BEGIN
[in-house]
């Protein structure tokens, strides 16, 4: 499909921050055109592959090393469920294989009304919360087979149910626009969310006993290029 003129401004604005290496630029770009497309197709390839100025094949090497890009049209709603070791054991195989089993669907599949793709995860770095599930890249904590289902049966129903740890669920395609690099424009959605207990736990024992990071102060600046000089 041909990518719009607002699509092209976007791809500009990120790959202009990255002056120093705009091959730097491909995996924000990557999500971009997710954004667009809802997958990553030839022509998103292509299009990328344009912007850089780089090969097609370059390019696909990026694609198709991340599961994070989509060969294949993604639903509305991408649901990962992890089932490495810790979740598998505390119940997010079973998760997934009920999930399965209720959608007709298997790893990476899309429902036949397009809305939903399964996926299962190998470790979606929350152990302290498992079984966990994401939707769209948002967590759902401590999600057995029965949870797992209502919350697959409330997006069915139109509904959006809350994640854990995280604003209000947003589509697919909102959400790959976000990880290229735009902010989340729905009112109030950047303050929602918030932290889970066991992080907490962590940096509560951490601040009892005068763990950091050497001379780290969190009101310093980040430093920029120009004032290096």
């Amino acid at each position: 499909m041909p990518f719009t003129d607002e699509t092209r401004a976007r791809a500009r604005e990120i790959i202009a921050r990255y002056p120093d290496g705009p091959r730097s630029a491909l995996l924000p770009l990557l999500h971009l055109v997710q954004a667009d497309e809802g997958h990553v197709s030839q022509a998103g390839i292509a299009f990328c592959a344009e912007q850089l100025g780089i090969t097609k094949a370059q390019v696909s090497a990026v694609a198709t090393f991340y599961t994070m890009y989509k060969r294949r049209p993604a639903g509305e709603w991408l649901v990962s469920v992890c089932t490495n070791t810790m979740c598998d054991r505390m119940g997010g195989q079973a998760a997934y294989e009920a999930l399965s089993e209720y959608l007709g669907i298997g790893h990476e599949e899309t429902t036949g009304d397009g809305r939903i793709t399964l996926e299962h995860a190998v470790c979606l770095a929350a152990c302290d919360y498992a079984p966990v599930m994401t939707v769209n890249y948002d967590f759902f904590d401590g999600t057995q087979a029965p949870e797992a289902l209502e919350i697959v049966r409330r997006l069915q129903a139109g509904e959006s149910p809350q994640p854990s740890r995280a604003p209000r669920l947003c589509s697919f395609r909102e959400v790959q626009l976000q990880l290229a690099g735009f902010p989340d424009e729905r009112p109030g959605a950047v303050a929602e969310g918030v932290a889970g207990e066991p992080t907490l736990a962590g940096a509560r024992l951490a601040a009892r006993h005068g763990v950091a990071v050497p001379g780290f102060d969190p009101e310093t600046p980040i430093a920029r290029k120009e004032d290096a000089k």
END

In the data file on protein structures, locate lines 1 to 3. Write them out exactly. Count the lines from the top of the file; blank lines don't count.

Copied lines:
[in-house]
């Protein structure tokens, strides 16, 4: 499909921050055109592959090393469920294989009304919360087979149910626009969310006993290029 003129401004604005290496630029770009497309197709390839100025094949090497890009049209709603070791054991195989089993669907599949793709995860770095599930890249904590289902049966129903740890669920395609690099424009959605207990736990024992990071102060600046000089 041909990518719009607002699509092209976007791809500009990120790959202009990255002056120093705009091959730097491909995996924000990557999500971009997710954004667009809802997958990553030839022509998103292509299009990328344009912007850089780089090969097609370059390019696909990026694609198709991340599961994070989509060969294949993604639903509305991408649901990962992890089932490495810790979740598998505390119940997010079973998760997934009920999930399965209720959608007709298997790893990476899309429902036949397009809305939903399964996926299962190998470790979606929350152990302290498992079984966990994401939707769209948002967590759902401590999600057995029965949870797992209502919350697959409330997006069915139109509904959006809350994640854990995280604003209000947003589509697919909102959400790959976000990880290229735009902010989340729905009112109030950047303050929602918030932290889970066991992080907490962590940096509560951490601040009892005068763990950091050497001379780290969190009101310093980040430093920029120009004032290096």
């Amino acid at each position: 499909m041909p990518f719009t003129d607002e699509t092209r401004a976007r791809a500009r604005e990120i790959i202009a921050r990255y002056p120093d290496g705009p091959r730097s630029a491909l995996l924000p770009l990557l999500h971009l055109v997710q954004a667009d497309e809802g997958h990553v197709s030839q022509a998103g390839i292509a299009f990328c592959a344009e912007q850089l100025g780089i090969t097609k094949a370059q390019v696909s090497a990026v694609a198709t090393f991340y599961t994070m890009y989509k060969r294949r049209p993604a639903g509305e709603w991408l649901v990962s469920v992890c089932t490495n070791t810790m979740c598998d054991r505390m119940g997010g195989q079973a998760a997934y294989e009920a999930l399965s089993e209720y959608l007709g669907i298997g790893h990476e599949e899309t429902t036949g009304d397009g809305r939903i793709t399964l996926e299962h995860a190998v470790c979606l770095a929350a152990c302290d919360y498992a079984p966990v599930m994401t939707v769209n890249y948002d967590f759902f904590d401590g999600t057995q087979a029965p949870e797992a289902l209502e919350i697959v049966r409330r997006l069915q129903a139109g509904e959006s149910p809350q994640p854990s740890r995280a604003p209000r669920l947003c589509s697919f395609r909102e959400v790959q626009l976000q990880l290229a690099g735009f902010p989340d424009e729905r009112p109030g959605a950047v303050a929602e969310g918030v932290a889970g207990e066991p992080t907490l736990a962590g940096a509560r024992l951490a601040a009892r006993h005068g763990v950091a990071v050497p001379g780290f102060d969190p009101e310093t600046p980040i430093a920029r290029k120009e004032d290096a000089k």